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2012 NBA Draft: How Marquis Teague Fits Into The Chicago Bulls' Uncertain Future

The Chicago Bulls were overjoyed to find Kentucky point guard Marquis Teague still available with the No. 29 overall pick in the 2012 NBA Draft. SB Nation Chicago's Ricky O'Donnell likes the selection, too.

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The Chicago Bulls worked out 50 prospects before the 2012 NBA Draft, and Kentucky's Marquis Teague wasn't one of them. Given that Teague was projected by nearly everyone as a post-lottery pick, usually slated in the early 20s in mock drafts, it's a bit curious why the Bulls didn't at least bring the point guard in for a visit. The Bulls will tell you they couldn't believe their luck when Teague was available with the No. 29 overall selection, and it's hard to think they're lying. Yes, pro drafts are inherently all about misdirection, though it's tough to characterize Chicago's decision to keep Teague out of the Berto Center as some sort of a Krausian smokescreen. Players like Teague are not supposed to slip to the second-to-last pick of the first round. The Bulls genuinely seem elated. The fans should be, too.

Marquis Teague was a great pick. Sure, this team has bigger holes on the wings with the expected departure of Ronnie Brewer and Kyle Korver, but you don't pass on someone with Teague's upside. This is an ultra-athletic lead guard with all the tools to make a big splash in the NBA. He's young -- only 19 -- so there will certainly be growing pains. Given that Chicago is set for major roster turnover, I'm sure it was tempting for Gar Forman and John Paxson to go with a more NBA ready player. Instead, the Bulls rolled the dice on the player with the highest ceiling available. I've heard for years that Marquis Teague was always a better prospect than his brother Jeff -- who turned in a stellar second half last season in his sophomore campaign for the Atlanta Hawks. If that comes to fruition, the Bulls will have themselves one hell of a backup guard.

Teague is The New NBA is every way. This league is dominated by blinding athleticism at the point guard position at the moment, and Teague fits right in. As a freshman, he was steady-handed and self-aware enough to guide Kentucky to a national championship at the lead guard spot. Yes, a team that boasted six picks in this year's draft seems like a shoe-in for the title in hindsight, but NCAA Tournament history is littered with examples of youth failing during the intensity of the one-and-done tournament. Teague was a big part of that troupe, and will have a chance to make an impression in the pros just like his college team's three other first round picks.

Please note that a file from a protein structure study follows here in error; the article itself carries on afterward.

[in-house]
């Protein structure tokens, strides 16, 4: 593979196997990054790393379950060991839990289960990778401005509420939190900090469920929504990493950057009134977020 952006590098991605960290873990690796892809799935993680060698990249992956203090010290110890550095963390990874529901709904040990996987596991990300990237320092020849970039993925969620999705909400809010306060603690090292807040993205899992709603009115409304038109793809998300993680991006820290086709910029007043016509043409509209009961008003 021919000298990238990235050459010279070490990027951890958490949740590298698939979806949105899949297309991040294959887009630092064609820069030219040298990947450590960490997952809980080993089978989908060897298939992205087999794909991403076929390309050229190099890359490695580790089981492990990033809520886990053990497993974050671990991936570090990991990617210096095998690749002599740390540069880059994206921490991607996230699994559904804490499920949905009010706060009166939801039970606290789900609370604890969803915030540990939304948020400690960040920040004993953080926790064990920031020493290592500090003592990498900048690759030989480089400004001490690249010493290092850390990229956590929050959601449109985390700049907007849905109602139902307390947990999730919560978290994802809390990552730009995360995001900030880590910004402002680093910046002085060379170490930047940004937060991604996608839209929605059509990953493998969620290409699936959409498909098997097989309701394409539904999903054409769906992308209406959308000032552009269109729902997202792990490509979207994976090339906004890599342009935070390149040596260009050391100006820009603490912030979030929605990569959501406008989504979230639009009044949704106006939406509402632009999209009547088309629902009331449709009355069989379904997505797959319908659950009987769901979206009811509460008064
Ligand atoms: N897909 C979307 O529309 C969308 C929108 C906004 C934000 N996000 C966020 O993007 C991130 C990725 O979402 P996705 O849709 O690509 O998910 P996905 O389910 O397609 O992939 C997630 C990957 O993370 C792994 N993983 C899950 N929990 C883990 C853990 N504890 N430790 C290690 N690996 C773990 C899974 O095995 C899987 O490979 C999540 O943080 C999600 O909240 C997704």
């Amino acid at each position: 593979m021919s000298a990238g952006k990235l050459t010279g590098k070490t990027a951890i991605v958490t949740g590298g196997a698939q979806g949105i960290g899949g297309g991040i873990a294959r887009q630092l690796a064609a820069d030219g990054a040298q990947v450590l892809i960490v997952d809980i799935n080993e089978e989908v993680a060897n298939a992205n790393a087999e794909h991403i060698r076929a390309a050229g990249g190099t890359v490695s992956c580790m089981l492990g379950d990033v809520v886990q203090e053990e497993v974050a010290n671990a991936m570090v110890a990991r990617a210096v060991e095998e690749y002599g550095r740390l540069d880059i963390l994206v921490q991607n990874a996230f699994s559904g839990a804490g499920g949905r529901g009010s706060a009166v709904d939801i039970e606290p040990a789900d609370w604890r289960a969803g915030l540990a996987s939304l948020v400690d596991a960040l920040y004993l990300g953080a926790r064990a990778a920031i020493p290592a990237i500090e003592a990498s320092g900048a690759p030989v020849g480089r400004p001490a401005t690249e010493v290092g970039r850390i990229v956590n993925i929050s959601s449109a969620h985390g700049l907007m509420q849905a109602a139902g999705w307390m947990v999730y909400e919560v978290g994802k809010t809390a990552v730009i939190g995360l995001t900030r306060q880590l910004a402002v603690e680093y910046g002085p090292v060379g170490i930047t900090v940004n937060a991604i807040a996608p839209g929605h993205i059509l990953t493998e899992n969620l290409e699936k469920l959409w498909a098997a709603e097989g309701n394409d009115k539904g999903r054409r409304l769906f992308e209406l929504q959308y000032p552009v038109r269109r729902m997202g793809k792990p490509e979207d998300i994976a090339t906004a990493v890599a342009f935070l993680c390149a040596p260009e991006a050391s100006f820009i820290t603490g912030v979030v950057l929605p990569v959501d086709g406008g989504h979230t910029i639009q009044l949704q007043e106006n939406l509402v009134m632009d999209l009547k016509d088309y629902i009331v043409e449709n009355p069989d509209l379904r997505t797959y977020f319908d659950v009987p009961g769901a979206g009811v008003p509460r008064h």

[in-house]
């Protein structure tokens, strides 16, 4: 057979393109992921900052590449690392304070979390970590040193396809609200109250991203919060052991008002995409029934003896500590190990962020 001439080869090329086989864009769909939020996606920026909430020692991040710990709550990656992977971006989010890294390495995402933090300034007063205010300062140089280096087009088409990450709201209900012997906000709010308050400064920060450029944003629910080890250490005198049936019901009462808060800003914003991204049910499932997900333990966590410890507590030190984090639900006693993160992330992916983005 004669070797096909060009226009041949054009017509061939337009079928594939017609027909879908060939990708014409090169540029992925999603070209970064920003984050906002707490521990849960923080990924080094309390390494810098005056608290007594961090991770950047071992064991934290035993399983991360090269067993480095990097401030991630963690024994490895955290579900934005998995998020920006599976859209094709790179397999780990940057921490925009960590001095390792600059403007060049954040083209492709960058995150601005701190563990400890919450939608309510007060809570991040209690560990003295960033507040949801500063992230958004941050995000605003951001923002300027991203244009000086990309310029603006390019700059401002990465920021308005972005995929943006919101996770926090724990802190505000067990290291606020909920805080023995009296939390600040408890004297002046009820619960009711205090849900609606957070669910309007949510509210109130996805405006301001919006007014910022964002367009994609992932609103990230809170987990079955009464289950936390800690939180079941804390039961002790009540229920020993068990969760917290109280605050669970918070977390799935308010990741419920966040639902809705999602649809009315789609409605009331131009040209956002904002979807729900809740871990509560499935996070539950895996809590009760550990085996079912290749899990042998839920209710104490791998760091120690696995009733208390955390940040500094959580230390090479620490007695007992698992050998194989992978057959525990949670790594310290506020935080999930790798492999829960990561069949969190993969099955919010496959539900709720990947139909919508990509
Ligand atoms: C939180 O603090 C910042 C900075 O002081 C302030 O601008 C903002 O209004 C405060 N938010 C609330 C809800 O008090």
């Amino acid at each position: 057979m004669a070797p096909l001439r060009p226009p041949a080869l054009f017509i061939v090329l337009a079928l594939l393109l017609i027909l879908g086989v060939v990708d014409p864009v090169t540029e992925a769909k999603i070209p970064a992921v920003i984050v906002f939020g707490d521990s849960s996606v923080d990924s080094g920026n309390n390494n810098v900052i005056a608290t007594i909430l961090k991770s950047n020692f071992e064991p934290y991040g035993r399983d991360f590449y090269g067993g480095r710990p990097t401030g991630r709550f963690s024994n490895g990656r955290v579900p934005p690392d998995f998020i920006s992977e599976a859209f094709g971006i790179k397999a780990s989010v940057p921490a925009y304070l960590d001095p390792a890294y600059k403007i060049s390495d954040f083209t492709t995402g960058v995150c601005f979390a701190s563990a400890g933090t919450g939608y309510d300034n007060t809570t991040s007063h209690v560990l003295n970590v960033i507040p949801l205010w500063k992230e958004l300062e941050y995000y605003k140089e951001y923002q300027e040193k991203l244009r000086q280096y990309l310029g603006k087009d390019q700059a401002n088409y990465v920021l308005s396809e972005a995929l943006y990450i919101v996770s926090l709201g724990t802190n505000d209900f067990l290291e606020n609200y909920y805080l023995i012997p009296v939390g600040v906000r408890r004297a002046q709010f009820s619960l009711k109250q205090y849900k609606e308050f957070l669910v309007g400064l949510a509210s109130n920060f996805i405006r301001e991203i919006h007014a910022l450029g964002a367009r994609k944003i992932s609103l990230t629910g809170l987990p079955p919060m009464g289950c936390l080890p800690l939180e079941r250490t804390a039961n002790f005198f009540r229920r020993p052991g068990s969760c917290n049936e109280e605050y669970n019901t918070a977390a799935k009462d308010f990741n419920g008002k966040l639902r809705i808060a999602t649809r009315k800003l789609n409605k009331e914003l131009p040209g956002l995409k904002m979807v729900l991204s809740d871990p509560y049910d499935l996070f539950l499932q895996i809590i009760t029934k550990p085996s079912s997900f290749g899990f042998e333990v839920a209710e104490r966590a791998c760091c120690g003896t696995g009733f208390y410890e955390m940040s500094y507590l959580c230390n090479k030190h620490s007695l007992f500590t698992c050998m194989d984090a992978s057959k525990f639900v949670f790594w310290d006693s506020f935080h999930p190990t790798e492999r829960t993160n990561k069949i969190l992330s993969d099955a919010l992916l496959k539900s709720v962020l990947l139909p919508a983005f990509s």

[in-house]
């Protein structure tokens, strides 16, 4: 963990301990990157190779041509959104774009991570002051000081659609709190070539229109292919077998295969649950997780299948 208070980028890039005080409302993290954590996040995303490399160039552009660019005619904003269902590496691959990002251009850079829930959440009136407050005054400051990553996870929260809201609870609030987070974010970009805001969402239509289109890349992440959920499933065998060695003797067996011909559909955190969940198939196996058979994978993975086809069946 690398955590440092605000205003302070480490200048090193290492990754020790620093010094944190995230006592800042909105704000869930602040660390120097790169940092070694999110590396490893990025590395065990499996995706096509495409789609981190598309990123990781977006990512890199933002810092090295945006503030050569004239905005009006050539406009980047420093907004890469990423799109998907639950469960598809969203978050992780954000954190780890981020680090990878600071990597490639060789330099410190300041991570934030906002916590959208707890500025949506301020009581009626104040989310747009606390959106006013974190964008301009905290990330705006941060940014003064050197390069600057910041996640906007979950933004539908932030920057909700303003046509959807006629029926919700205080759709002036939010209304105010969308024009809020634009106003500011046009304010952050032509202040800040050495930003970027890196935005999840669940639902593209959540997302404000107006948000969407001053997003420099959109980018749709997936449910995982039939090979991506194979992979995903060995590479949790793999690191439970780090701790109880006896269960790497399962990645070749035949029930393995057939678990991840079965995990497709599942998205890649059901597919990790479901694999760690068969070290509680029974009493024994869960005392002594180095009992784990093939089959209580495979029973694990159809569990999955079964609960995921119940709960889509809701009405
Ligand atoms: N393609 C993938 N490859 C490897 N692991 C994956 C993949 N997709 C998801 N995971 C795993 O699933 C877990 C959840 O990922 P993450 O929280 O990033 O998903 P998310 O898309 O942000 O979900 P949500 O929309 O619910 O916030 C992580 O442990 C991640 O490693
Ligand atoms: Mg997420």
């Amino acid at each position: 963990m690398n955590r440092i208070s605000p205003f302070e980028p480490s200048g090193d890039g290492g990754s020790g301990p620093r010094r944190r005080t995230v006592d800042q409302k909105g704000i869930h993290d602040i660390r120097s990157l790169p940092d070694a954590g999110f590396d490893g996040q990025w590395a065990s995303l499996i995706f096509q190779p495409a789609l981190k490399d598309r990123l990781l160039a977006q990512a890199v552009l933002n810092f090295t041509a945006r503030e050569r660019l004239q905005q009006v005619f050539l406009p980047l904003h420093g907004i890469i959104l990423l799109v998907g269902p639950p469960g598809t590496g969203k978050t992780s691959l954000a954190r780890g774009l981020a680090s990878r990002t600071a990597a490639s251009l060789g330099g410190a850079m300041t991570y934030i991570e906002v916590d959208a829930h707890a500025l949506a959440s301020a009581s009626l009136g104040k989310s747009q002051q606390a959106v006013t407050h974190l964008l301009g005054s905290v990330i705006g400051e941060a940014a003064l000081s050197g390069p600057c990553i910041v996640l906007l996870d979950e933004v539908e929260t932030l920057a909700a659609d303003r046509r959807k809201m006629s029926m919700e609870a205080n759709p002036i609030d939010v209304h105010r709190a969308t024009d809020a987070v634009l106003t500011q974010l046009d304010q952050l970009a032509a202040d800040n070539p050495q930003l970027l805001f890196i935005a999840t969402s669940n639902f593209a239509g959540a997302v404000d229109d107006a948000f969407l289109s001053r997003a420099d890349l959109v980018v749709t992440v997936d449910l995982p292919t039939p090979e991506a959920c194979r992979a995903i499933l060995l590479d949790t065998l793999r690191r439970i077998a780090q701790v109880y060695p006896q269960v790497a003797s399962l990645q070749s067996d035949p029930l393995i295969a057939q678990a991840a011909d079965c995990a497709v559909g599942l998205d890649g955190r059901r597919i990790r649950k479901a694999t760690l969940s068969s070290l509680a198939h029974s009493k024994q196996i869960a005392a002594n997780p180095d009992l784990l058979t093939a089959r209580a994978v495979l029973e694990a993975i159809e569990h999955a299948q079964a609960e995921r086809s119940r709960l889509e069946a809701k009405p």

Now, it's a question of how Teague fits in with Chicago. To say the status of these Bulls is "up in the air" right now almost seems to be putting it lightly. Point guard is the position in the most flux.

The selection of Teague has everyone citing the end of the C.J. Watson era. If true, that would be very unfortunate. Why isn't this the end of John Lucas III? The Bulls will soon make a decision on whether or not to bring back Watson for one-year, $3.2 million. It will make all the difference in Chicago being watchable in 2012-2013.

Given the supremely reasonable price and abrupt length, there is no reason the Bulls should pass on bringing C.J. back. We went over the team's current salary cap woes yesterday, and it's true that retaining Watson likely means going into the luxury tax for a season when the Bulls aren't considered a title contender. I say: who cares? If the Bulls are led by Lucas and Teague next season, eyeballs will roll out of heads from Kankakee to Waukegan, and everywhere in between. This is also the last year before luxury tax penalties become ultra stiff. If owner Jerry Reinsdorf is ever going to pay the tax, it may as well to be keep Watson. Without him, the immense pain Chicago already feels in regards to Derrick Rose's torn ACL will only intensify.

I'll go as far to say I might prefer keeping Watson over restricted free agent and backup center Omer Asik. Asik is certainly valuable, and it sucks to lose a 26-year 7-footer for nothing. But Asik will get $5 million next season, and likely sign a contract for something around four-years $25 million. It's more important to keep Taj Gibson, who's a free agent after next season. Also, NBA benches are meant to turn over. Just look at the Bulls' dynasty years. Chicago can find another warm body to backup Joakim Noah next season. Finding a competent starting point guard like Watson at such a bargain basement price on only a one-year contract will be impossible.

The plan, as I want it: Teague backs up Watson next season, Teague backs up Rose going forward.

Alex Sonty, who killed draft coverage at Blog-a-Bull all the way through, raised a point earlier I also wanted to make: if Teague is really good, he'll likely out-price himself when his rookie deal expires. Tough shit. That's how the NBA works, and yes: it's very possible Teague doesn't fully develop until his third or fourth season, right when Chicago has to pay him. I see Teague as a Jrue Holliday-type who might be able to give the Bulls some minutes at the shooting guard spot as well. Remember, in an alternative universe where the Bulls select Holliday instead of James Johnson in the 2009 draft, Holliday is likely backing up Rose and getting some minutes at the two. This pick could correct that mistake.

Ricky O'Donnell is the editor of SB Nation Chicago and the founder of the Chicago sports blog Tremendous Upside Potential. Follow him on Twitter or reach him at